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  • Growing  Community  and  Food  with   Community  Composting

    Brenda  Platt Director,  Composting  for  Community  Project

    Institute  for  Local  Self-­‐Reliance November  18th,  2015 Food  Recovery  Summit

    Charleston,  South  Carolina


  • A  Diverse  and  Local  Composting   Infrastructure  Is  Needed

    Ò Composting  can  take  place   effectively  in  a  wide  range   of  scale  and  sizes.

    Ò Communities  embracing  a   decentralized  and  diverse   organics  recovery   infrastructure  will  be  more   resilient  and  better  reap   the  economic  and   environmental  benefits   that  organics  recovery  has   to  offer.

    Source Reduction

    Edible Food Rescue

    Residential Backyard Composting Small-scale,

    Decentralized Composting

    Centralized Composting or Anaerobic Digestion

    Mechanical Biological Mixed Waste


    Landfill & Incinerator

    Hierarchy For Reducing & Recycling Food Scraps And Other Organic Discards

    M ost-Preferred

    Least-Preferred Source: Institute for Local Self-Reliance, 2014

  • 500  ton-­‐per-­‐day  Regional   Peninsula  Compost  Facility  Closed

  • Composting,  lots  of  ways

  • Austin  zero  waste  plan “…decentralized  composting   processes  can  reduce  the  carbon   footprint  of  collection  and   transportation  while  consuming   organics  in  more  localized  situations   that  do  not  require  large  organized   collection  programs.” “The  Department  recognizes  that,   in  addition  to  helping  the  City   achieve  its  Zero  Waste  goals,   composting  also  addresses  the   community’s  interest  in  enriching   the  region’s  soil,  strengthening   sustainable  food  production  and   completing  the  food  cycle.”   The  Austin  Resource  Recovery  Master  Plan  (December  2011),   pp.  105-­‐106. /files/Trash_and_Recycling/MasterPlan_Final_1 2.30.pdf

  • Compost  Peddlars (Austin)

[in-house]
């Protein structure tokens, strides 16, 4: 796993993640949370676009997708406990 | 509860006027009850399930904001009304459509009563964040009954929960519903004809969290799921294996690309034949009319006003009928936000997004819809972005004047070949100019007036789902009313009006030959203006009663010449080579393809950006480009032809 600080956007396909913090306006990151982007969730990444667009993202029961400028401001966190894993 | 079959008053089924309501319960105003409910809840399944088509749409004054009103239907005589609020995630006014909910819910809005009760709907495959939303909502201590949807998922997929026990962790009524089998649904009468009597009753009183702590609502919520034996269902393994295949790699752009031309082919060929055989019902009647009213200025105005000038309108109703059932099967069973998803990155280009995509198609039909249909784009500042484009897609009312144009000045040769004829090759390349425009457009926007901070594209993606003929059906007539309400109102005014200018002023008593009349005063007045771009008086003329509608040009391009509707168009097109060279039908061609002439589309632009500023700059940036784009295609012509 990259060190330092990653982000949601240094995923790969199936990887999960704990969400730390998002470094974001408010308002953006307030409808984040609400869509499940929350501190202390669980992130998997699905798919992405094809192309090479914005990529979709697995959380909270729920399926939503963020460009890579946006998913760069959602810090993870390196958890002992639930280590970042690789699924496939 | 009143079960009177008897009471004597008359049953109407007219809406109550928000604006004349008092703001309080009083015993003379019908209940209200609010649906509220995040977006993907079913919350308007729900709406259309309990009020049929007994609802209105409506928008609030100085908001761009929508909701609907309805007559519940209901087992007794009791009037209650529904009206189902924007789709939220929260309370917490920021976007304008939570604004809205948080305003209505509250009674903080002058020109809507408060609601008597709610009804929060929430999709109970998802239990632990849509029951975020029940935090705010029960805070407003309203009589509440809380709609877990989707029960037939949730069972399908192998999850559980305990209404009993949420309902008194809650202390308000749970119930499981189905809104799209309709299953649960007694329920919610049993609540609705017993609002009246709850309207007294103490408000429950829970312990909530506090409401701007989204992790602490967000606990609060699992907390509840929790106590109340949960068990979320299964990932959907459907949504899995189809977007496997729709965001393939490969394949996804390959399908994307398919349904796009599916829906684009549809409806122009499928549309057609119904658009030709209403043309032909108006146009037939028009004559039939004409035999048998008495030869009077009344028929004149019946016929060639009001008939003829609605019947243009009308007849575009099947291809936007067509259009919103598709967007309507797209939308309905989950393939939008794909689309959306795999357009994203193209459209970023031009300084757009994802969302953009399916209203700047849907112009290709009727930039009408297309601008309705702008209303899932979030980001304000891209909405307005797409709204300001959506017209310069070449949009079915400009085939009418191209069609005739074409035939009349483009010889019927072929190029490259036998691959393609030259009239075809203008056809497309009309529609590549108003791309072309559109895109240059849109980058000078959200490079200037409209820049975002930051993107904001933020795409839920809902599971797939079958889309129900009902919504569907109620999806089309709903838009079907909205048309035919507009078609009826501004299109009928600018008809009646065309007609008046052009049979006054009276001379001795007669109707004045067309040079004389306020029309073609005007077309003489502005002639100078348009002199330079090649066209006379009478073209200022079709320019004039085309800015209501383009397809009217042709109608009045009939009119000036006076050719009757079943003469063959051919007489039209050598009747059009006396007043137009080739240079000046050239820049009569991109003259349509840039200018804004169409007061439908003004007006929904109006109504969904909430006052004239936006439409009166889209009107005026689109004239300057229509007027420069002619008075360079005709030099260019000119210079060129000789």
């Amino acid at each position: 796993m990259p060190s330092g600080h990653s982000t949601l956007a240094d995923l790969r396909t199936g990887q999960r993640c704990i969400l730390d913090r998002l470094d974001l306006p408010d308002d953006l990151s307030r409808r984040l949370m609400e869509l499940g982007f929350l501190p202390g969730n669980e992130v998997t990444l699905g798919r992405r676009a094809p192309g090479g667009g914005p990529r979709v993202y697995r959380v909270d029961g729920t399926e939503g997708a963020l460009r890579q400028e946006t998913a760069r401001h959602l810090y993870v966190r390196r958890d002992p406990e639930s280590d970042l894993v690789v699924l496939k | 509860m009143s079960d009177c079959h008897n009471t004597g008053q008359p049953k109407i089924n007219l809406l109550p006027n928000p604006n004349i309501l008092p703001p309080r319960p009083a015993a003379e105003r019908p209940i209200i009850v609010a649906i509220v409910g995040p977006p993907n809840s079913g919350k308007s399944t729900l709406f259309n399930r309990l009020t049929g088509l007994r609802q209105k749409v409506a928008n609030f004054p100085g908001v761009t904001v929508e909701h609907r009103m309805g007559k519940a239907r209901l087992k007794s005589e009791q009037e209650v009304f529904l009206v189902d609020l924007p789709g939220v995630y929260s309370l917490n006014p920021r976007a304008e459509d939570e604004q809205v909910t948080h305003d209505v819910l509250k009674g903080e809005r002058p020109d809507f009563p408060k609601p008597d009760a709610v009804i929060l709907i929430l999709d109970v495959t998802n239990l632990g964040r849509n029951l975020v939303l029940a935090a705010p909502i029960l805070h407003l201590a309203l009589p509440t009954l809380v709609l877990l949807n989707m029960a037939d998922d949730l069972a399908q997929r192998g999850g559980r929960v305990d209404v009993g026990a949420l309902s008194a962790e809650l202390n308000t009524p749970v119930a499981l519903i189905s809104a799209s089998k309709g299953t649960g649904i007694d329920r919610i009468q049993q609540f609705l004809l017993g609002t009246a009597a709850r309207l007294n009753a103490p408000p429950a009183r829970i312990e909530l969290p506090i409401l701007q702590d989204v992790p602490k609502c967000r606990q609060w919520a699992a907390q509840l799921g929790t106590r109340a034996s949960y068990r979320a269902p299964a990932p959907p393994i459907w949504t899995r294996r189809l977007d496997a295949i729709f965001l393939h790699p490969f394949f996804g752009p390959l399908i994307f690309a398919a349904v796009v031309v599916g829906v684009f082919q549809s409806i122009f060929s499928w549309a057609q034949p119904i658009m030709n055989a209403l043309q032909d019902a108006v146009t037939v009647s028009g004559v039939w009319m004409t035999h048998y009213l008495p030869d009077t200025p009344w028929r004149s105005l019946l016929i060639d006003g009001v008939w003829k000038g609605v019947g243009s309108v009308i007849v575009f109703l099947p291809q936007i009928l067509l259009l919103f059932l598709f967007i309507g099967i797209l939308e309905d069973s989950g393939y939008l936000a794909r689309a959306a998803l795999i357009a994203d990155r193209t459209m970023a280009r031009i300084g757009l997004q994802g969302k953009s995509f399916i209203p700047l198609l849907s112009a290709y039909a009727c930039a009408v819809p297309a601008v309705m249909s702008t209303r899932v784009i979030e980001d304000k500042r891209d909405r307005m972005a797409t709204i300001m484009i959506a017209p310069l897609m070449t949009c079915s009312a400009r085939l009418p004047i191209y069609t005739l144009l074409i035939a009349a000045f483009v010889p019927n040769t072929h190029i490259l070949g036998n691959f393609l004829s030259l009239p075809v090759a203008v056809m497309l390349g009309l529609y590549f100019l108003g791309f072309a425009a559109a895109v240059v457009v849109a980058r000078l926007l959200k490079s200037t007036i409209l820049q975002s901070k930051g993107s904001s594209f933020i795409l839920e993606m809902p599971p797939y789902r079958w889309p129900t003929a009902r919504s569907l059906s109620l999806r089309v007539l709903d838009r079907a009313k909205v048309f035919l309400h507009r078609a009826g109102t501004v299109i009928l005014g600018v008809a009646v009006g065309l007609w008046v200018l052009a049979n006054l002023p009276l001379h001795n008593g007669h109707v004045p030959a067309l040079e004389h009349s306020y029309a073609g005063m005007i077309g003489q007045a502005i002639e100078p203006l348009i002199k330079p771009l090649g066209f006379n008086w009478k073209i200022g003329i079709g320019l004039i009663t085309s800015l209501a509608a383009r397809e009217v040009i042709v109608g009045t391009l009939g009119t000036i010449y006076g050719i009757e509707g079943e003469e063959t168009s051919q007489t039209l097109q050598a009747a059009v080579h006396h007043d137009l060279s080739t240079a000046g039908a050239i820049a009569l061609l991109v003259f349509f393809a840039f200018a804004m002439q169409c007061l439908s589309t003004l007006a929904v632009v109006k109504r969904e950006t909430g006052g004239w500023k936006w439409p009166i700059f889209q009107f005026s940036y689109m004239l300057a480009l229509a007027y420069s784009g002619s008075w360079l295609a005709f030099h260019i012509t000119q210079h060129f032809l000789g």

• Compost  Peddlars (Austin)

  • Compost  Peddlars (Austin)

  • Compost  Peddlars (Austin)

  • NYC  Supports  Community  Composting DSNY  Organic  Waste  Diversion  Strategy: DSNY  believes  that  a  strong  organic  waste   diversion  strategy  for  NYC  will  operate  at   three  scales:   ① at  a  citywide  level,   ② in  communities  and  neighborhoods,  

    and   ③ in  the  home.   This  tiered  approach  enables  the  City  to   divert  the  greatest  amount  of  organic  waste   from  landfills;  build  support  for  and   participation  in  organic  waste  recycling;  and   generate  high-­‐quality  finished  compost  in   NYC  to  improve  soils  and  public  health.

  • New  York   Compost   Project,  New   York  City

  • Volunteers  Are  Important

    The  NYC  Compost   Project  cultivates   community   leaders   through   its  Master   Composter  Certificate   Program.

    These  leaders  volunteer   their  time  to  conduct   public  workshops,   provide  community   outreach,  bring  people   to  gardens,  and  spread   compost.

  • What  is  community-­‐based  composting?

    Community  composting   keeps  the  process  and   product  as  local  as   possible  while  engaging   the  community  through   participation  and   education  

    Compost builds community! (Photo: NYC Compost Project)

    Download  the  free  Growing  Local  Fertility:  A   Guide  to  Community  Composting  at­‐local-­‐fertility

  • Principles